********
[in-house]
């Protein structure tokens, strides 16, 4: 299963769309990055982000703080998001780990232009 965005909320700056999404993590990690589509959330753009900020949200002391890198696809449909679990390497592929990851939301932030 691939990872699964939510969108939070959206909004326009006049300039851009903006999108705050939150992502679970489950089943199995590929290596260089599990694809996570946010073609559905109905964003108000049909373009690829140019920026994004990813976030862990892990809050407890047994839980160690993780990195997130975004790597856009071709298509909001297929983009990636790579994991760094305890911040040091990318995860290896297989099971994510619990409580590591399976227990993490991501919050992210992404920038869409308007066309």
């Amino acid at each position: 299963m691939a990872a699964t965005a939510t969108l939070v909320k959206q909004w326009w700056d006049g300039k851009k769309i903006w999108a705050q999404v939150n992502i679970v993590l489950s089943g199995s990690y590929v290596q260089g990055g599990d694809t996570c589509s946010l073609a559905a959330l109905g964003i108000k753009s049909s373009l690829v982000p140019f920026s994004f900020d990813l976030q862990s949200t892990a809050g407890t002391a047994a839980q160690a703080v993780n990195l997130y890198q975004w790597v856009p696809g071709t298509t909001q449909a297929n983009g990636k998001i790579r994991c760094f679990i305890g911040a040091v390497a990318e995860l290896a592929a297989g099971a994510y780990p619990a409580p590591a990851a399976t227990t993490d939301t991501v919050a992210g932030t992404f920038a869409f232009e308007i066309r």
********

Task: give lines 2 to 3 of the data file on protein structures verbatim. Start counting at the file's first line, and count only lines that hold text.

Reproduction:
């Protein structure tokens, strides 16, 4: 299963769309990055982000703080998001780990232009 965005909320700056999404993590990690589509959330753009900020949200002391890198696809449909679990390497592929990851939301932030 691939990872699964939510969108939070959206909004326009006049300039851009903006999108705050939150992502679970489950089943199995590929290596260089599990694809996570946010073609559905109905964003108000049909373009690829140019920026994004990813976030862990892990809050407890047994839980160690993780990195997130975004790597856009071709298509909001297929983009990636790579994991760094305890911040040091990318995860290896297989099971994510619990409580590591399976227990993490991501919050992210992404920038869409308007066309």
């Amino acid at each position: 299963m691939a990872a699964t965005a939510t969108l939070v909320k959206q909004w326009w700056d006049g300039k851009k769309i903006w999108a705050q999404v939150n992502i679970v993590l489950s089943g199995s990690y590929v290596q260089g990055g599990d694809t996570c589509s946010l073609a559905a959330l109905g964003i108000k753009s049909s373009l690829v982000p140019f920026s994004f900020d990813l976030q862990s949200t892990a809050g407890t002391a047994a839980q160690a703080v993780n990195l997130y890198q975004w790597v856009p696809g071709t298509t909001q449909a297929n983009g990636k998001i790579r994991c760094f679990i305890g911040a040091v390497a990318e995860l290896a592929a297989g099971a994510y780990p619990a409580p590591a990851a399976t227990t993490d939301t991501v919050a992210g932030t992404f920038a869409f232009e308007i066309r």